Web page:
The wine-growing region is located in the very south Argentina
between the Pampa and Patagonia and includes parts of the provinces of La Pampa, Neuquén and Rio Negro. With around 50,000 hectares of apple and pear trees planted, the two provinces of Rio Negro and Neuquén are considered to be the Argentinian fruit chamber. The vineyards cover 5,500 hectares. At an average of 300 meters above sea level, they are the lowest in Argentina. They are located on the banks of the Rio Negro, Limay and Neuquén rivers, which provide the water for the artificial, which is essential due to the great drought irrigation
deliver. At the beginning of the 20th century, the Neuquén was dammed, creating a very fertile valley that is around 120 kilometers long and eight kilometers wide. The region is divided into the Alto Valle del Río Negro (which is considered the best), the Valle Medio del Río Negro, the Alto Valle del Río Colorado and the Valle Medio del Río Colorado.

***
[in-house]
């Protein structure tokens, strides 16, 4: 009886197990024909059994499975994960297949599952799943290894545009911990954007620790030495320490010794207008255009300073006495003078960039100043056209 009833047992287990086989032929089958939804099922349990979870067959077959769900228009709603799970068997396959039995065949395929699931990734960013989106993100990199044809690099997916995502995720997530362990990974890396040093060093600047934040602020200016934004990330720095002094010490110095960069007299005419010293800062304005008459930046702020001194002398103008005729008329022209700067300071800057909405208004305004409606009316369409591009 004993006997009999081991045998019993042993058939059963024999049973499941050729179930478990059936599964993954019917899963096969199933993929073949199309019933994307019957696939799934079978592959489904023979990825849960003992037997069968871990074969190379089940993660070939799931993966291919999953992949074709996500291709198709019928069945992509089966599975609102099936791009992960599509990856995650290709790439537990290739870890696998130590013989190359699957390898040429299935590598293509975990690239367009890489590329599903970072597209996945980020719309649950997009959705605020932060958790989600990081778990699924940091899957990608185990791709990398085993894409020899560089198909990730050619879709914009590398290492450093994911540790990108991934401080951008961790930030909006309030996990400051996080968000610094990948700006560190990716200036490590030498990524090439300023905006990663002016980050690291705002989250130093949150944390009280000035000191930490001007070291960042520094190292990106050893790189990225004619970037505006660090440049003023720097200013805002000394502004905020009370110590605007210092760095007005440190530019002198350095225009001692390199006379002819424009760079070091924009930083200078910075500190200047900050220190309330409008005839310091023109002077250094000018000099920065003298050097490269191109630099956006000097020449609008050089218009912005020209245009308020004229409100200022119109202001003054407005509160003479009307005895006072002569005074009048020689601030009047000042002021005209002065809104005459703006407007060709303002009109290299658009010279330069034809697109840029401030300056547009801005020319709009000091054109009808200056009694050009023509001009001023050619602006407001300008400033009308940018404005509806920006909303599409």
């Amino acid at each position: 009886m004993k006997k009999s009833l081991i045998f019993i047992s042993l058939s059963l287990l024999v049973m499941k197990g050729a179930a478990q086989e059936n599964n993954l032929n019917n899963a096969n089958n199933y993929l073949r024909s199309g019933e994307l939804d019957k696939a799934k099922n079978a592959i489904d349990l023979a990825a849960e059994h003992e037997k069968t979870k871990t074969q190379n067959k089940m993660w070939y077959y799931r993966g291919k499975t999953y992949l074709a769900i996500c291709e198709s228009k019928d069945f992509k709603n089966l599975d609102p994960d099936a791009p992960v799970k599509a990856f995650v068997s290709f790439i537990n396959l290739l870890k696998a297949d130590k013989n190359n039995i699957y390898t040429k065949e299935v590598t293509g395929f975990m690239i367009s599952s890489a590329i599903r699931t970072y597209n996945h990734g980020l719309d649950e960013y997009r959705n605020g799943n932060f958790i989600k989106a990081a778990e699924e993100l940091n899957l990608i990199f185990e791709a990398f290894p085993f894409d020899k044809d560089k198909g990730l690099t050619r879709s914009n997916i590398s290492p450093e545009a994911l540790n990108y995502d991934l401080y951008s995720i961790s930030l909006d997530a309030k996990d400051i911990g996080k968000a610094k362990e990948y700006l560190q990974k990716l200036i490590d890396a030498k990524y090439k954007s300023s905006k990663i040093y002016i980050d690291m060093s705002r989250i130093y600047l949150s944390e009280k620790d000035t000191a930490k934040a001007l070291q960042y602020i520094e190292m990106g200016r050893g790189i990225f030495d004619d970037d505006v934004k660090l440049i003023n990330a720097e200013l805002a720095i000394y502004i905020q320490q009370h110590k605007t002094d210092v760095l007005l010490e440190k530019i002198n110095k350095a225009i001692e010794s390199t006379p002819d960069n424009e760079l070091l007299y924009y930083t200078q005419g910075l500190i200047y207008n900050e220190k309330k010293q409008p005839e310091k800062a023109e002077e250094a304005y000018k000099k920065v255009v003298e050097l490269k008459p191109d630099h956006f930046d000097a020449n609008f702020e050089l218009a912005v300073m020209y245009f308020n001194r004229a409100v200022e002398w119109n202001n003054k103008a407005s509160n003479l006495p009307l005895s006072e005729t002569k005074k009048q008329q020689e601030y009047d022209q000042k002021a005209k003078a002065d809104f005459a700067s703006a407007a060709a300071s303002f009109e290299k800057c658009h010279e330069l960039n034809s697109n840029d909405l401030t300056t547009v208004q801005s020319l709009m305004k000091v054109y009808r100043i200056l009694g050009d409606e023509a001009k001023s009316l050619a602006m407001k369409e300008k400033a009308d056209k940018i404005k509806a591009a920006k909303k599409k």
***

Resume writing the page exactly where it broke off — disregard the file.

In summer there are sunny, warm and mild days with cool nights. The climatic conditions and the chalky alluvial soil made of gravel and sand create ideal conditions, especially for white wines. The musts have a higher acidity and a lower sugar content than in the other regions of Argentina. That is why many base wines for the sparkling wine industry are produced here. The main types of white wine are Torrontés Riojano
. Pedro Giménez
, Sémillon, Chenin Blanc, Sauvignon Blanc, Chardonnay and Riesling. Malbec and Merlot (whose successful cultivation was carried out by the well-known French oenologist Michel) dominate the red wine varieties Rolland
recommended), Syrah, Pinot Noir, Cabernet Sauvignon and Bonarda. Well-known producers are Humberto Canale, Fabre Montmayou and Ghirardelli.